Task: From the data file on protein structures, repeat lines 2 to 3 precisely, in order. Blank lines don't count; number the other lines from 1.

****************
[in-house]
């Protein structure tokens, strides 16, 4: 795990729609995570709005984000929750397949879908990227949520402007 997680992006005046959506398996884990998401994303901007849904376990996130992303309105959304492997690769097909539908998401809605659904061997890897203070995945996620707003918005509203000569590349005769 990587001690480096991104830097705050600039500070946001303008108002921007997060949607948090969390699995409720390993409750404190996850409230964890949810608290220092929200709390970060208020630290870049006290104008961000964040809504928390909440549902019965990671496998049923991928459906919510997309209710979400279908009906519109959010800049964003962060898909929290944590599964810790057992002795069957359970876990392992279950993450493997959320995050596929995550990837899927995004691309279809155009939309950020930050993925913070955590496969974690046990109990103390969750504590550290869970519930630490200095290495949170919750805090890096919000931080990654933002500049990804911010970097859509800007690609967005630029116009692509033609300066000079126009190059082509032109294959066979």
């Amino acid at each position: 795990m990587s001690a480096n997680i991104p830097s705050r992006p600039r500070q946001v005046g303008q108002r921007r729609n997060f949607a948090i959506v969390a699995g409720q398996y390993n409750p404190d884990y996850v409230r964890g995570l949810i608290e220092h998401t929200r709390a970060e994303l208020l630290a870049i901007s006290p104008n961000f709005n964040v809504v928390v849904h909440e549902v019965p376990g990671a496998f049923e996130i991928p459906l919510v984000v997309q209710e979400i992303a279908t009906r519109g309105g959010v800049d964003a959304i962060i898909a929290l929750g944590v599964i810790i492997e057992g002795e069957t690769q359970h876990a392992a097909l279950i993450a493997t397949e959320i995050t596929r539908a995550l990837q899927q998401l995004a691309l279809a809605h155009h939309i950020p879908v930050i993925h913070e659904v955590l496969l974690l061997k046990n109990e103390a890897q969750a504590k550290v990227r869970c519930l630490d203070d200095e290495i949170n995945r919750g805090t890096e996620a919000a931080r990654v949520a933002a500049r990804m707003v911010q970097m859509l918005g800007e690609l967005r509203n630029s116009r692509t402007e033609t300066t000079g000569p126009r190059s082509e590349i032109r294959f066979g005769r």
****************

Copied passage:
């Protein structure tokens, strides 16, 4: 795990729609995570709005984000929750397949879908990227949520402007 997680992006005046959506398996884990998401994303901007849904376990996130992303309105959304492997690769097909539908998401809605659904061997890897203070995945996620707003918005509203000569590349005769 990587001690480096991104830097705050600039500070946001303008108002921007997060949607948090969390699995409720390993409750404190996850409230964890949810608290220092929200709390970060208020630290870049006290104008961000964040809504928390909440549902019965990671496998049923991928459906919510997309209710979400279908009906519109959010800049964003962060898909929290944590599964810790057992002795069957359970876990392992279950993450493997959320995050596929995550990837899927995004691309279809155009939309950020930050993925913070955590496969974690046990109990103390969750504590550290869970519930630490200095290495949170919750805090890096919000931080990654933002500049990804911010970097859509800007690609967005630029116009692509033609300066000079126009190059082509032109294959066979």
């Amino acid at each position: 795990m990587s001690a480096n997680i991104p830097s705050r992006p600039r500070q946001v005046g303008q108002r921007r729609n997060f949607a948090i959506v969390a699995g409720q398996y390993n409750p404190d884990y996850v409230r964890g995570l949810i608290e220092h998401t929200r709390a970060e994303l208020l630290a870049i901007s006290p104008n961000f709005n964040v809504v928390v849904h909440e549902v019965p376990g990671a496998f049923e996130i991928p459906l919510v984000v997309q209710e979400i992303a279908t009906r519109g309105g959010v800049d964003a959304i962060i898909a929290l929750g944590v599964i810790i492997e057992g002795e069957t690769q359970h876990a392992a097909l279950i993450a493997t397949e959320i995050t596929r539908a995550l990837q899927q998401l995004a691309l279809a809605h155009h939309i950020p879908v930050i993925h913070e659904v955590l496969l974690l061997k046990n109990e103390a890897q969750a504590k550290v990227r869970c519930l630490d203070d200095e290495i949170n995945r919750g805090t890096e996620a919000a931080r990654v949520a933002a500049r990804m707003v911010q970097m859509l918005g800007e690609l967005r509203n630029s116009r692509t402007e033609t300066t000079g000569p126009r190059s082509e590349i032109r294959f066979g005769r």